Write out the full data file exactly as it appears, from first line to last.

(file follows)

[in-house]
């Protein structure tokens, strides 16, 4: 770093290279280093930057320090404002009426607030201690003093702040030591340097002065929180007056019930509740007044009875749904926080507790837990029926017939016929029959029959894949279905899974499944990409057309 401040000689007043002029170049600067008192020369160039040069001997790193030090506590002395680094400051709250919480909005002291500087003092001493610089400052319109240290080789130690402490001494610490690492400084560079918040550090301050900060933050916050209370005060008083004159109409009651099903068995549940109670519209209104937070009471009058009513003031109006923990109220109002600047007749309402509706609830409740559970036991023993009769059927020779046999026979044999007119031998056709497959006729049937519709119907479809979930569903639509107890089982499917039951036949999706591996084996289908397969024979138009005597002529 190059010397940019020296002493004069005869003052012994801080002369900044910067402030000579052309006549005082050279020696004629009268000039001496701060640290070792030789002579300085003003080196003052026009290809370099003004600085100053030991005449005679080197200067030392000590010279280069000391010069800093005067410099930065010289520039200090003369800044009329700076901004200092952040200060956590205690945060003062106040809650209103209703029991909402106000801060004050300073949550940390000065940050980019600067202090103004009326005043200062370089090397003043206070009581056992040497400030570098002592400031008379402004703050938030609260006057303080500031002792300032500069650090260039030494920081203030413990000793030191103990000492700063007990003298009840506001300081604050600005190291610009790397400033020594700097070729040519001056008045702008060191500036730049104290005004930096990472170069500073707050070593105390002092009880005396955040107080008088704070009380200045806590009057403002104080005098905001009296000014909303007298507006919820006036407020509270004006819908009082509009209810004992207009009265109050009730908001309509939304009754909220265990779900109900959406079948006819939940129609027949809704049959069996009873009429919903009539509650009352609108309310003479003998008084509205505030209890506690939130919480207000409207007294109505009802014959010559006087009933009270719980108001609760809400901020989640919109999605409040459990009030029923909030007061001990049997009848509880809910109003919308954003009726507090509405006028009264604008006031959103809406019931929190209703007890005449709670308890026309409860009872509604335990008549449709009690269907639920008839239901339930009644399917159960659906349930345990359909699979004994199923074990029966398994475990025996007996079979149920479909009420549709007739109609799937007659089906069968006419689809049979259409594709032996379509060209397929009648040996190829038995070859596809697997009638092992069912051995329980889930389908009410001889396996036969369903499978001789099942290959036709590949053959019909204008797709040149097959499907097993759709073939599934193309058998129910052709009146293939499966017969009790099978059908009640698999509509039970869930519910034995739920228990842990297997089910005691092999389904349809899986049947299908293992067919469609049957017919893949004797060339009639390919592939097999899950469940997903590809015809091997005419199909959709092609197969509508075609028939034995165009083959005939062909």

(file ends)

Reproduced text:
[in-house]
């Protein structure tokens, strides 16, 4: 770093290279280093930057320090404002009426607030201690003093702040030591340097002065929180007056019930509740007044009875749904926080507790837990029926017939016929029959029959894949279905899974499944990409057309 401040000689007043002029170049600067008192020369160039040069001997790193030090506590002395680094400051709250919480909005002291500087003092001493610089400052319109240290080789130690402490001494610490690492400084560079918040550090301050900060933050916050209370005060008083004159109409009651099903068995549940109670519209209104937070009471009058009513003031109006923990109220109002600047007749309402509706609830409740559970036991023993009769059927020779046999026979044999007119031998056709497959006729049937519709119907479809979930569903639509107890089982499917039951036949999706591996084996289908397969024979138009005597002529 190059010397940019020296002493004069005869003052012994801080002369900044910067402030000579052309006549005082050279020696004629009268000039001496701060640290070792030789002579300085003003080196003052026009290809370099003004600085100053030991005449005679080197200067030392000590010279280069000391010069800093005067410099930065010289520039200090003369800044009329700076901004200092952040200060956590205690945060003062106040809650209103209703029991909402106000801060004050300073949550940390000065940050980019600067202090103004009326005043200062370089090397003043206070009581056992040497400030570098002592400031008379402004703050938030609260006057303080500031002792300032500069650090260039030494920081203030413990000793030191103990000492700063007990003298009840506001300081604050600005190291610009790397400033020594700097070729040519001056008045702008060191500036730049104290005004930096990472170069500073707050070593105390002092009880005396955040107080008088704070009380200045806590009057403002104080005098905001009296000014909303007298507006919820006036407020509270004006819908009082509009209810004992207009009265109050009730908001309509939304009754909220265990779900109900959406079948006819939940129609027949809704049959069996009873009429919903009539509650009352609108309310003479003998008084509205505030209890506690939130919480207000409207007294109505009802014959010559006087009933009270719980108001609760809400901020989640919109999605409040459990009030029923909030007061001990049997009848509880809910109003919308954003009726507090509405006028009264604008006031959103809406019931929190209703007890005449709670308890026309409860009872509604335990008549449709009690269907639920008839239901339930009644399917159960659906349930345990359909699979004994199923074990029966398994475990025996007996079979149920479909009420549709007739109609799937007659089906069968006419689809049979259409594709032996379509060209397929009648040996190829038995070859596809697997009638092992069912051995329980889930389908009410001889396996036969369903499978001789099942290959036709590949053959019909204008797709040149097959499907097993759709073939599934193309058998129910052709009146293939499966017969009790099978059908009640698999509509039970869930519910034995739920228990842990297997089910005691092999389904349809899986049947299908293992067919469609049957017919893949004797060339009639390919592939097999899950469940997903590809015809091997005419199909959709092609197969509508075609028939034995165009083959005939062909």